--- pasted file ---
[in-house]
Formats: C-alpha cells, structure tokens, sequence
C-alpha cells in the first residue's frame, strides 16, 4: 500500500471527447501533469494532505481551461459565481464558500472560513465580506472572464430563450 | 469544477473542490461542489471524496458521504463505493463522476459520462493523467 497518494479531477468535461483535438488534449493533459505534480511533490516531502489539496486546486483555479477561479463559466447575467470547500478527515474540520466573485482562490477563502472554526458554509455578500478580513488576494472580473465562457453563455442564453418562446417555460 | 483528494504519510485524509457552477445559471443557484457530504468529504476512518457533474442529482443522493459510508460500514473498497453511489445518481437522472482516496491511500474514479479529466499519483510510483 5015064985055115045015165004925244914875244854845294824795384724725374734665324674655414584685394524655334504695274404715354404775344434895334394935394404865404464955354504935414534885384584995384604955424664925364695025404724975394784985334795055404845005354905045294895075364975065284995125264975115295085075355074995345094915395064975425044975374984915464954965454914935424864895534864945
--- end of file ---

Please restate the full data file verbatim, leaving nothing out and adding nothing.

[in-house]
Formats: C-alpha cells, structure tokens, sequence
C-alpha cells in the first residue's frame, strides 16, 4: 500500500471527447501533469494532505481551461459565481464558500472560513465580506472572464430563450 | 469544477473542490461542489471524496458521504463505493463522476459520462493523467 497518494479531477468535461483535438488534449493533459505534480511533490516531502489539496486546486483555479477561479463559466447575467470547500478527515474540520466573485482562490477563502472554526458554509455578500478580513488576494472580473465562457453563455442564453418562446417555460 | 483528494504519510485524509457552477445559471443557484457530504468529504476512518457533474442529482443522493459510508460500514473498497453511489445518481437522472482516496491511500474514479479529466499519483510510483 5015064985055115045015165004925244914875244854845294824795384724725374734665324674655414584685394524655334504695274404715354404775344434895334394935394404865404464955354504935414534885384584995384604955424664925364695025404724975394784985334795055404845005354905045294895075364975065284995125264975115295085075355074995345094915395064975425044975374984915464954965454914935424864895534864945